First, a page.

SPRINGFIELD, Ill. – In an effort to prepare adolescents for re-entrance into society and reduce rates of recidivism, state Rep. Curtis J. Tarver II, D-Chicago, is sponsoring legislation to provide civics education for inmates at the Department of Juvenile Justice (DJJ).
“As rates of recidivism for youth continue to rise, we must prepare inmates for a life outside of jail where they can be contributing members of society,” said Tarver “By providing civics education where inmates can learn the value of community engagement and development, they can expand their role in voting, advocate for policies that affect them, participate in social justice movements, and help make their community a better place.”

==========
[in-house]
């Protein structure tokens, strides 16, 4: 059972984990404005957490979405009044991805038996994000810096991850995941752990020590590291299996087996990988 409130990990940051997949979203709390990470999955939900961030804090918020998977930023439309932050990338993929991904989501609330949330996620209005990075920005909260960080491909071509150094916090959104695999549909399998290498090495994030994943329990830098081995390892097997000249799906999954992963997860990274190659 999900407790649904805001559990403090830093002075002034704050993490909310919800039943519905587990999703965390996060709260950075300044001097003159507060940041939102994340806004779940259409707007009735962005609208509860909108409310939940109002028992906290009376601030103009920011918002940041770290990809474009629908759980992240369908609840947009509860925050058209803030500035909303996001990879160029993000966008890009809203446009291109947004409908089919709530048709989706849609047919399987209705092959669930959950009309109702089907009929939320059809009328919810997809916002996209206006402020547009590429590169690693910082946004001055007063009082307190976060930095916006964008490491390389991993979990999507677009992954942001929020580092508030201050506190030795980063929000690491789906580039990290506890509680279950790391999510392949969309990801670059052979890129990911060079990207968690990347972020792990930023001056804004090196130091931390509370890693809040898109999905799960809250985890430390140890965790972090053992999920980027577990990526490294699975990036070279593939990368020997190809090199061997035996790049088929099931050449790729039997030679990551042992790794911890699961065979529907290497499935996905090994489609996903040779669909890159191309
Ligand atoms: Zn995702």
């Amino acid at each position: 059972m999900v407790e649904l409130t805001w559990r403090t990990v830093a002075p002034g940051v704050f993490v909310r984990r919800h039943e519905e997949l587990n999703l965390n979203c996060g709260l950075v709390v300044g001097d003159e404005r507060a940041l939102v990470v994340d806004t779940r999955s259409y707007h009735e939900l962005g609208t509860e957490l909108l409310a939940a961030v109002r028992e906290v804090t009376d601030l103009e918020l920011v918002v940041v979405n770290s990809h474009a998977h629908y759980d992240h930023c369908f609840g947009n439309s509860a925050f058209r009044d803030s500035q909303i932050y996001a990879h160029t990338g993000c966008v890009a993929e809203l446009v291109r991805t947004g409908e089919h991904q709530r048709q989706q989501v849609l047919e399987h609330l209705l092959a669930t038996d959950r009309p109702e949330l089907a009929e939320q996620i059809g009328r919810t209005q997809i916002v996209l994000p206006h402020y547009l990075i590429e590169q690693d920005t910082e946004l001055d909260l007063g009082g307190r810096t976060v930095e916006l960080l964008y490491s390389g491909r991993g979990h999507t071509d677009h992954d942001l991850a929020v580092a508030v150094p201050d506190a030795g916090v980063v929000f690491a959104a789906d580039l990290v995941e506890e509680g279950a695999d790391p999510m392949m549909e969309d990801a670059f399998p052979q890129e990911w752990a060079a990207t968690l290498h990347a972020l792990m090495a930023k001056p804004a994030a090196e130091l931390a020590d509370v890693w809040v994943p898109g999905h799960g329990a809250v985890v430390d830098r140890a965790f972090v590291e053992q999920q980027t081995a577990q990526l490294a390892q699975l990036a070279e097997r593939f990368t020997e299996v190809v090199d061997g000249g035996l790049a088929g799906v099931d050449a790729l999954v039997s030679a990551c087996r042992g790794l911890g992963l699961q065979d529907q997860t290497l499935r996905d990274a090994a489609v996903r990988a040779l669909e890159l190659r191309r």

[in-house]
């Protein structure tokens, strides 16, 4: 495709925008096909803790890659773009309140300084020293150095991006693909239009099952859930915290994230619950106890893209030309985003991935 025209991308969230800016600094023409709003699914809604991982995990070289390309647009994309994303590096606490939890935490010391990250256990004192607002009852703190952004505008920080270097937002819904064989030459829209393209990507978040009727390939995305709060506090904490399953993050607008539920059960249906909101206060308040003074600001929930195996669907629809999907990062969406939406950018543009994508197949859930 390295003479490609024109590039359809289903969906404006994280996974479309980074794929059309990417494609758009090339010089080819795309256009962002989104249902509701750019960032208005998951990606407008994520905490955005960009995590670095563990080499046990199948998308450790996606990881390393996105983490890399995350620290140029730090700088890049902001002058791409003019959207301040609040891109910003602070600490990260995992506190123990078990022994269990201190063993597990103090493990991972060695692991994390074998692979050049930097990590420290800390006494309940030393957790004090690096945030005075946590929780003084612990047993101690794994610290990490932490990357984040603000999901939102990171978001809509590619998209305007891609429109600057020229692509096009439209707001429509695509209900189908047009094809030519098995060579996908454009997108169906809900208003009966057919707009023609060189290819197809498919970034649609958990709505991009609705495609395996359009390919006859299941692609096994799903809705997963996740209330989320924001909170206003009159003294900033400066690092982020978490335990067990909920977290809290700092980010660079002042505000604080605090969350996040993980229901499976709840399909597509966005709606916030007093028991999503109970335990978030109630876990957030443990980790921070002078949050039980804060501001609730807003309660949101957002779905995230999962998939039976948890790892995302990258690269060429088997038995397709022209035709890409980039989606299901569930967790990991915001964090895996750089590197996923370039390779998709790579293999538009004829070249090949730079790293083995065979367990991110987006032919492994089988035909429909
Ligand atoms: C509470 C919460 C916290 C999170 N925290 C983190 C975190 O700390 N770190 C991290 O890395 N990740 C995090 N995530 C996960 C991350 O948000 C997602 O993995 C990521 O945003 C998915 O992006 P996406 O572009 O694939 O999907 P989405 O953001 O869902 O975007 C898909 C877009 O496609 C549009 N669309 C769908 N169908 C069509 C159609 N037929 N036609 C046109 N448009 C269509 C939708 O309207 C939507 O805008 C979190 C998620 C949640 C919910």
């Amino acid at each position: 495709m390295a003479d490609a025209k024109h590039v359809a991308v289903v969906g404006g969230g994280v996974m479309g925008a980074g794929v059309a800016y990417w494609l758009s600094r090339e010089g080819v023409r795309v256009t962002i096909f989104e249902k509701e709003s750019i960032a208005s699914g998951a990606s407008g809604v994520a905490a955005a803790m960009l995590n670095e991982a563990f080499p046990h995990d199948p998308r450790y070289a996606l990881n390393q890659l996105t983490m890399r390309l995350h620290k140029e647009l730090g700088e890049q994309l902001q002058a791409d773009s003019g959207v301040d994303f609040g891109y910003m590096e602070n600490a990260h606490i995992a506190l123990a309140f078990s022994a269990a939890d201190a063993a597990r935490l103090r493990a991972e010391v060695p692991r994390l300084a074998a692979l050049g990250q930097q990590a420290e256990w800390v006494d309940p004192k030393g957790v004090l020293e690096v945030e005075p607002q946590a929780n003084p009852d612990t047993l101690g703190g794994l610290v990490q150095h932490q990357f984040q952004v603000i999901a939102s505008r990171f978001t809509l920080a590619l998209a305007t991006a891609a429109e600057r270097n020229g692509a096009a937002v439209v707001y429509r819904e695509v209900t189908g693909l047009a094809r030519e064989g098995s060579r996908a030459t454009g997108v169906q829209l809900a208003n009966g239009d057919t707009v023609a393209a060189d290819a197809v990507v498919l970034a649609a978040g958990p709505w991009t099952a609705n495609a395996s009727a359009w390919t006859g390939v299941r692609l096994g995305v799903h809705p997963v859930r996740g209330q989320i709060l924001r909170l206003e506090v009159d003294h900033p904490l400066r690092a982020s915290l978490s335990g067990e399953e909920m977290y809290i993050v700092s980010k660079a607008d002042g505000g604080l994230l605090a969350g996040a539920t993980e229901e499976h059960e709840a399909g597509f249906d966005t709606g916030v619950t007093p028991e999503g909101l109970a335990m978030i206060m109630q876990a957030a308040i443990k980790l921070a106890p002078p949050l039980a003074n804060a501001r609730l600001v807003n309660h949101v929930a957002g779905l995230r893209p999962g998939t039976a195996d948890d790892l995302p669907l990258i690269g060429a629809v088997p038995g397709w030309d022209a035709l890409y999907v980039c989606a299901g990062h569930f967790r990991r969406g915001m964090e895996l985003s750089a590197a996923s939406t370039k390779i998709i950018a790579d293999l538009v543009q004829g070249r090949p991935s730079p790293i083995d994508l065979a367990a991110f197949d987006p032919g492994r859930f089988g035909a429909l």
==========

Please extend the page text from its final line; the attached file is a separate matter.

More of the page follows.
Currently, DJJ offers non-partisan, peer-led civics classes with no requirements for the classes. Tarver’s legislation, Senate Bill 2116, will put guidelines and requirements in place for these classes. Under the measure, classes must consist of 270 minutes of instruction and be led by two co-facilitators: a member of an established non-partisan civic organization and a person at DJJ trained in voting rights education. The program must also include information on registering to vote and the voting process for those eligible to vote.
“Voting is a human right that every person, regardless of their background or history, deserves,” said Tarver “Although this is only one step towards reducing recidivism rates and increasing civic participation, it is imperative that it becomes law.”